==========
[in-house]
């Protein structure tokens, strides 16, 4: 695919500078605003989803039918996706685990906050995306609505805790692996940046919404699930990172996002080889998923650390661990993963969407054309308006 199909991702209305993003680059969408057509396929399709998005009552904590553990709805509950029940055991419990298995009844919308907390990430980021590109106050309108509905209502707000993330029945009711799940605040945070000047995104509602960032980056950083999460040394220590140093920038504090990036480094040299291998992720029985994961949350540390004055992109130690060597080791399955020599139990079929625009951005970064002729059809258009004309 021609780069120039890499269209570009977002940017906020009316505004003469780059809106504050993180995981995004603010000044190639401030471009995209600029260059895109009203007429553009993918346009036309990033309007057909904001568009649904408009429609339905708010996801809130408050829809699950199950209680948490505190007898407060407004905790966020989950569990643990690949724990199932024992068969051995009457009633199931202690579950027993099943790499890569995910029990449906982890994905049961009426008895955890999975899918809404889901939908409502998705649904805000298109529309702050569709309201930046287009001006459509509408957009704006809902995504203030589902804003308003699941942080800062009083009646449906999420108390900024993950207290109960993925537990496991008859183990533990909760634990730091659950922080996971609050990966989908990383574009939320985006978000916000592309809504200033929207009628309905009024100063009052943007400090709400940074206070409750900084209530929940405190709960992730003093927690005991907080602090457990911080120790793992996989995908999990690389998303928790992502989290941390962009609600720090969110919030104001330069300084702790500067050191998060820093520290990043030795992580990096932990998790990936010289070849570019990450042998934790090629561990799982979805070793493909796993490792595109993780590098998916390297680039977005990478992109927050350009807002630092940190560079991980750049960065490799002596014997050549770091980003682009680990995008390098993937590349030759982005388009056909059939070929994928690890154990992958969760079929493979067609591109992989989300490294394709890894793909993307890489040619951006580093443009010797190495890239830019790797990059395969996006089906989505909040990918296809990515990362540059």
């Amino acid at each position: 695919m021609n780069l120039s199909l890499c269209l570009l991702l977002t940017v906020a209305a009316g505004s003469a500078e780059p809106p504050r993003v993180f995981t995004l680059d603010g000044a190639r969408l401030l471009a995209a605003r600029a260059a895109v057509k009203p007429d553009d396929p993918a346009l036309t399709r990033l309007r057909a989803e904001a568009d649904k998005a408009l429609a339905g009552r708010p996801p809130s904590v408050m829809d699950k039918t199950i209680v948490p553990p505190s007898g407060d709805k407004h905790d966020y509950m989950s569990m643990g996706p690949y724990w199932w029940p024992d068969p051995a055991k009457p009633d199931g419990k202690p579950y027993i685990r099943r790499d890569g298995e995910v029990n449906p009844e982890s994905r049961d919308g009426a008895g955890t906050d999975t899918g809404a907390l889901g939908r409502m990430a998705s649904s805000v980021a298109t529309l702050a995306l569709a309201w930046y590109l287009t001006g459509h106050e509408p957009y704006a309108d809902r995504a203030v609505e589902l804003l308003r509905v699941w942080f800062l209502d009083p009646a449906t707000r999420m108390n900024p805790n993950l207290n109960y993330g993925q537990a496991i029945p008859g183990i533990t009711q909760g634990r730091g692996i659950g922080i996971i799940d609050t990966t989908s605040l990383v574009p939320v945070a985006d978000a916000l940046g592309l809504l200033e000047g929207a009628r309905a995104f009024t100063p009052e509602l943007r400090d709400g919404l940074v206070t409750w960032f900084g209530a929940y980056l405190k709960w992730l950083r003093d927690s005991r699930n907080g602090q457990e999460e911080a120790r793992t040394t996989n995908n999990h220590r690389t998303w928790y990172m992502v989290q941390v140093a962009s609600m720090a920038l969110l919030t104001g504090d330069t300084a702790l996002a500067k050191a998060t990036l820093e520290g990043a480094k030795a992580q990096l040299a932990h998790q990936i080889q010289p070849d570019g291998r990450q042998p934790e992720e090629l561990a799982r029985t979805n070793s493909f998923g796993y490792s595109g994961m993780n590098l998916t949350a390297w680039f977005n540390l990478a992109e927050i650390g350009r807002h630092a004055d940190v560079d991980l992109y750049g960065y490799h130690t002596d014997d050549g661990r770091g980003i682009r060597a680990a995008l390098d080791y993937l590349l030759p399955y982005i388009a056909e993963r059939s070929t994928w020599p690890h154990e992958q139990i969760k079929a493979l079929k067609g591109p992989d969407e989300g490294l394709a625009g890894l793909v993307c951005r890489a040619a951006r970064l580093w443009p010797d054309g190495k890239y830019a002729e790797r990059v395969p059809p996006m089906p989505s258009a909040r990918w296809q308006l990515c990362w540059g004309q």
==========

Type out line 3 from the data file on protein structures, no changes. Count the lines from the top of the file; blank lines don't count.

């Amino acid at each position: 695919m021609n780069l120039s199909l890499c269209l570009l991702l977002t940017v906020a209305a009316g505004s003469a500078e780059p809106p504050r993003v993180f995981t995004l680059d603010g000044a190639r969408l401030l471009a995209a605003r600029a260059a895109v057509k009203p007429d553009d396929p993918a346009l036309t399709r990033l309007r057909a989803e904001a568009d649904k998005a408009l429609a339905g009552r708010p996801p809130s904590v408050m829809d699950k039918t199950i209680v948490p553990p505190s007898g407060d709805k407004h905790d966020y509950m989950s569990m643990g996706p690949y724990w199932w029940p024992d068969p051995a055991k009457p009633d199931g419990k202690p579950y027993i685990r099943r790499d890569g298995e995910v029990n449906p009844e982890s994905r049961d919308g009426a008895g955890t906050d999975t899918g809404a907390l889901g939908r409502m990430a998705s649904s805000v980021a298109t529309l702050a995306l569709a309201w930046y590109l287009t001006g459509h106050e509408p957009y704006a309108d809902r995504a203030v609505e589902l804003l308003r509905v699941w942080f800062l209502d009083p009646a449906t707000r999420m108390n900024p805790n993950l207290n109960y993330g993925q537990a496991i029945p008859g183990i533990t009711q909760g634990r730091g692996i659950g922080i996971i799940d609050t990966t989908s605040l990383v574009p939320v945070a985006d978000a916000l940046g592309l809504l200033e000047g929207a009628r309905a995104f009024t100063p009052e509602l943007r400090d709400g919404l940074v206070t409750w960032f900084g209530a929940y980056l405190k709960w992730l950083r003093d927690s005991r699930n907080g602090q457990e999460e911080a120790r793992t040394t996989n995908n999990h220590r690389t998303w928790y990172m992502v989290q941390v140093a962009s609600m720090a920038l969110l919030t104001g504090d330069t300084a702790l996002a500067k050191a998060t990036l820093e520290g990043a480094k030795a992580q990096l040299a932990h998790q990936i080889q010289p070849d570019g291998r990450q042998p934790e992720e090629l561990a799982r029985t979805n070793s493909f998923g796993y490792s595109g994961m993780n590098l998916t949350a390297w680039f977005n540390l990478a992109e927050i650390g350009r807002h630092a004055d940190v560079d991980l992109y750049g960065y490799h130690t002596d014997d050549g661990r770091g980003i682009r060597a680990a995008l390098d080791y993937l590349l030759p399955y982005i388009a056909e993963r059939s070929t994928w020599p690890h154990e992958q139990i969760k079929a493979l079929k067609g591109p992989d969407e989300g490294l394709a625009g890894l793909v993307c951005r890489a040619a951006r970064l580093w443009p010797d054309g190495k890239y830019a002729e790797r990059v395969p059809p996006m089906p989505s258009a909040r990918w296809q308006l990515c990362w540059g004309q």